Svetac

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Sveti Andrija
Native name:
Štondrija

Nickname: Svetac
Sveti Andrija island.jpg
Croatia - Svetac.PNG
Geography
LocationAdriatic Sea
CoordinatesCoordinates: 43°01′33″N 15°44′56″E / 43.0257402900°N 15.7489017300°E / 43.0257402900; 15.7489017300
ArchipelagoVis Islands
Area4.19 km2 (1.62 sq mi)
Highest elevation316 m (1,037 ft)
Highest pointKosa
Administration
CountySplit-Dalmatia

Sveti Andrija (Croatian pronunciation: [svȇtī ǎndrija], meaning "Saint Andrew"), often called Svetac (Croatian pronunciation: [sʋěːtat͡s], meaning "saint"), is an island in the Croatian part of the Adriatic Sea. It is situated 14 nautical miles (26 km) from Komiža (a town on the island of Vis). It is uninhabited, although it used to have permanent residents.

Svetac was inhabited in prehistoric era, as evidenced by archeological remains, the oldest of which were found in Tovorski bod, a cave in the south part of the island.[1] A Benedictine monastery built on the island was abandoned in late 15th or early 16th century.[2] In 1760, a small pine tar factory was opened.[3] After the pine forest on the island was completely cut down, the factory was closed, and Svetac was acquired by members of Zanki family, who settled there.[3] The population census on Svetac from 1951 was around 60, all members of Zanki family. The last one of the group who lived there all year round was Antonija Zanki, an elderly woman who died in 2001.[1] Now members of Zanki family effectively live there four to six months a year, from late spring to autumn,[1] still keeping up the houses of their grandfathers, fishing, making famous red wine and olive oil. Most of members of Zanki family who own this, biggest private island in Adriatic, live in Komiža now (14 nm east). Taking the fact that island is in open seas, without any natural protected bay, gives even greater respect to members of this family who managed to survive there for centuries, and furthermore created a special kind of living, especially today.[4]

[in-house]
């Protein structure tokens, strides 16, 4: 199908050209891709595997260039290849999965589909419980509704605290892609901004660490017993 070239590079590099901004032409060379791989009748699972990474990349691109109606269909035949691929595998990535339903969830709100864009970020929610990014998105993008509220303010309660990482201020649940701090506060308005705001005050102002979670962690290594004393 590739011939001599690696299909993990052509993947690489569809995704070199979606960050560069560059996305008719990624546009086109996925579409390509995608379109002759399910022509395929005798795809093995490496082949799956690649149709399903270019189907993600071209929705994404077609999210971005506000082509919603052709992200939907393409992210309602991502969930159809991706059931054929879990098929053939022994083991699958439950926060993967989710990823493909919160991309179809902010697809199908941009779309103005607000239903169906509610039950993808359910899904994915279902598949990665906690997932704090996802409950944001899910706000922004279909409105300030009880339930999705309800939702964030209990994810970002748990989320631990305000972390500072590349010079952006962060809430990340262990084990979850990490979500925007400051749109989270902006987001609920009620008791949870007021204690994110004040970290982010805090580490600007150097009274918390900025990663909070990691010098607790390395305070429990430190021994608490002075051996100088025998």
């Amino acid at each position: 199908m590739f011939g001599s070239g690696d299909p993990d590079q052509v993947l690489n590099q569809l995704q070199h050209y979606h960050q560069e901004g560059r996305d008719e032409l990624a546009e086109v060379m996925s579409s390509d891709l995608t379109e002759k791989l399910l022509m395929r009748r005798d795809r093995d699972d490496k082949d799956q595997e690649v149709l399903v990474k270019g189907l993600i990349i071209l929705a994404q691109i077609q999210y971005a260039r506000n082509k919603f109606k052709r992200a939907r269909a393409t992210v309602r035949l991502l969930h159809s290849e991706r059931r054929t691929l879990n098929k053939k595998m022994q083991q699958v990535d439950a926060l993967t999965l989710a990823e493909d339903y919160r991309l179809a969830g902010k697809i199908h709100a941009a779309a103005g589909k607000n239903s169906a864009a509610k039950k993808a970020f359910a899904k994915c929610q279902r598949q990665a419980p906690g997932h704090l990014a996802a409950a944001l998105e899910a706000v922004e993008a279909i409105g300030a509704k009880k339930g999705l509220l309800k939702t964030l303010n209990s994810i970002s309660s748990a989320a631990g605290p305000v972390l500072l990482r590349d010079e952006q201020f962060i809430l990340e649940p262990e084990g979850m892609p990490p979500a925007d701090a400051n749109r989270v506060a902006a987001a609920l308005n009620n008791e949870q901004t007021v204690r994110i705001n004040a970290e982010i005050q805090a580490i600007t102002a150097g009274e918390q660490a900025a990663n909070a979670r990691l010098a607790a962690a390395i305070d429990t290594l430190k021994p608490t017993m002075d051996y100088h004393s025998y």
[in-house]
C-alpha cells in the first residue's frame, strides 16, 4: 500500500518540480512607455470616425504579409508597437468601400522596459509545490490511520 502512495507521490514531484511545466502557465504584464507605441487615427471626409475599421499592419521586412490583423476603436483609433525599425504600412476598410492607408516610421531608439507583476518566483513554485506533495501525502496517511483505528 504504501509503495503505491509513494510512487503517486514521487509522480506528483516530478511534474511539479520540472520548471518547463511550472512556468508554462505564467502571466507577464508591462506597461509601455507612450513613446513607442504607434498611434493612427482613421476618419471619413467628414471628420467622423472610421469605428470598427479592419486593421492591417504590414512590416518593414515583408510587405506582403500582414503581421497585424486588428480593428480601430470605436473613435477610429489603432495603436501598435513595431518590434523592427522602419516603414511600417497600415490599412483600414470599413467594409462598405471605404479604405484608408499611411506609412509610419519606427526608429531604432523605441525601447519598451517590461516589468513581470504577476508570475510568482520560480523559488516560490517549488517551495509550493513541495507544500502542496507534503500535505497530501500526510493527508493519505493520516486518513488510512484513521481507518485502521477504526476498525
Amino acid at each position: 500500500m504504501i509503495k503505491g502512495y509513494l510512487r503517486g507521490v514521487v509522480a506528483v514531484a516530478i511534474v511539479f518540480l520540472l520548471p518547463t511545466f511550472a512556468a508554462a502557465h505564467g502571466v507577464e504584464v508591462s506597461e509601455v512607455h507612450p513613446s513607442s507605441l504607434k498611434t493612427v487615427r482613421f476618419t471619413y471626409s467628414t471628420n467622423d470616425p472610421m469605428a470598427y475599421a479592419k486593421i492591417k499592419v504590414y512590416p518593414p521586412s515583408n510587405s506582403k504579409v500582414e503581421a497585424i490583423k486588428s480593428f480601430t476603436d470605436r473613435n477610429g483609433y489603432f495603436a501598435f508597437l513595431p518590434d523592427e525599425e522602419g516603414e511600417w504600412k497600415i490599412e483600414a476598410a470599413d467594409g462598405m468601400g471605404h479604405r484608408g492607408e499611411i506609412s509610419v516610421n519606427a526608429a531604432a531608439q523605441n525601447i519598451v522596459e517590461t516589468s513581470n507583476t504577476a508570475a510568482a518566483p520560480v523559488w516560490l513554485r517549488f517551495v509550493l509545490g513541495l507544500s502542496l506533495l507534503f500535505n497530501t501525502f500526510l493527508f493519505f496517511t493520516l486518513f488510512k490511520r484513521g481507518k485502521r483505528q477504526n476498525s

Approximately 300 meters off the south-west coast of the island there is the islet of Kamik, and farther on the open sea there is the volcanic island called Jabuka.[5] About 2.5 kilometres (1.3 nautical miles)[6] to the southeast there is the small volcanic island of Brusnik.

The island is a breeding ground for a small number of Eleonora's falcons, a rare bird with only c. 80 nesting pairs estimated to live in Croatia.[7] The falcons migrate to Madagascar every September and return to their nests in April.[1]

References[edit]

  1. ^ a b c d Šerić 2006, p. 18.
  2. ^ Šerić 2006, p. 19.
  3. ^ a b Šerić 2006, p. 23.
  4. ^ A tip about the island on dalmatia.hr Archived 2007-05-27 at the Wayback Machine
  5. ^ Šerić 2006, p. 22.
  6. ^ Duplančić Leder, Tea; Ujević, Tin; Čala, Mendi (June 2004). "Coastline lengths and areas of islands in the Croatian part of the Adriatic Sea determined from the topographic maps at the scale of 1 : 25 000" (PDF). Geoadria. Zadar. 9 (1): 5–32. Retrieved 2011-01-21.
  7. ^ "Ugroženog Eleonorina sokola na Svecu prati nadzorna kamera". Slobodna Dalmacija (in Croatian). 24 July 2012. Retrieved 25 July 2012.

Bibliography[edit]